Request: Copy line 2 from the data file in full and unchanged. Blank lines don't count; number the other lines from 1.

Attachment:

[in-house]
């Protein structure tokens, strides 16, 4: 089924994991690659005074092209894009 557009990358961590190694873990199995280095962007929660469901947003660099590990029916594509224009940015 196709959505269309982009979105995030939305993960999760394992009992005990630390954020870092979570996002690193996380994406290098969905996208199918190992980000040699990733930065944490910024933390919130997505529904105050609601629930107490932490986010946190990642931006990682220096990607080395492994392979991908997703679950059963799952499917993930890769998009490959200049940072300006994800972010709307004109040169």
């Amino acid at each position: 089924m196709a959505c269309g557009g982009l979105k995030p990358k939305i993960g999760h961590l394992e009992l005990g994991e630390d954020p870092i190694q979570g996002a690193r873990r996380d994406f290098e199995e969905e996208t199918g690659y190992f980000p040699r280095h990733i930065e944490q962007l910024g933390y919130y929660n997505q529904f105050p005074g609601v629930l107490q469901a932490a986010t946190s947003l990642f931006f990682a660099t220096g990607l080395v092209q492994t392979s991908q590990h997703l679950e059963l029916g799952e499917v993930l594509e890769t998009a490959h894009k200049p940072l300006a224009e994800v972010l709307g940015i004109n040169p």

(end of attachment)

């Protein structure tokens, strides 16, 4: 089924994991690659005074092209894009 557009990358961590190694873990199995280095962007929660469901947003660099590990029916594509224009940015 196709959505269309982009979105995030939305993960999760394992009992005990630390954020870092979570996002690193996380994406290098969905996208199918190992980000040699990733930065944490910024933390919130997505529904105050609601629930107490932490986010946190990642931006990682220096990607080395492994392979991908997703679950059963799952499917993930890769998009490959200049940072300006994800972010709307004109040169």